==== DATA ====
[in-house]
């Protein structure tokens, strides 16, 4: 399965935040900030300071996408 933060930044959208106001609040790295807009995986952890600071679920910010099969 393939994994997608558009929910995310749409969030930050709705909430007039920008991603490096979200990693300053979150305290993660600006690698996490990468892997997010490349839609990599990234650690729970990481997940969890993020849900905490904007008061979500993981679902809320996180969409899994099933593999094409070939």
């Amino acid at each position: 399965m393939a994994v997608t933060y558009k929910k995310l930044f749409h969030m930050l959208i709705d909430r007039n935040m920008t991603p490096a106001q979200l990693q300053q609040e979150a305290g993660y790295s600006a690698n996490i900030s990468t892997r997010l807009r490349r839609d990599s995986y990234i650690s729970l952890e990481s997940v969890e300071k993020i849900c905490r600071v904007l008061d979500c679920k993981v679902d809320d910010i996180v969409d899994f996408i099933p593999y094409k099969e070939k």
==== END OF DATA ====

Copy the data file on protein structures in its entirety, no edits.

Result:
[in-house]
């Protein structure tokens, strides 16, 4: 399965935040900030300071996408 933060930044959208106001609040790295807009995986952890600071679920910010099969 393939994994997608558009929910995310749409969030930050709705909430007039920008991603490096979200990693300053979150305290993660600006690698996490990468892997997010490349839609990599990234650690729970990481997940969890993020849900905490904007008061979500993981679902809320996180969409899994099933593999094409070939």
């Amino acid at each position: 399965m393939a994994v997608t933060y558009k929910k995310l930044f749409h969030m930050l959208i709705d909430r007039n935040m920008t991603p490096a106001q979200l990693q300053q609040e979150a305290g993660y790295s600006a690698n996490i900030s990468t892997r997010l807009r490349r839609d990599s995986y990234i650690s729970l952890e990481s997940v969890e300071k993020i849900c905490r600071v904007l008061d979500c679920k993981v679902d809320d910010i996180v969409d899994f996408i099933p593999y094409k099969e070939k």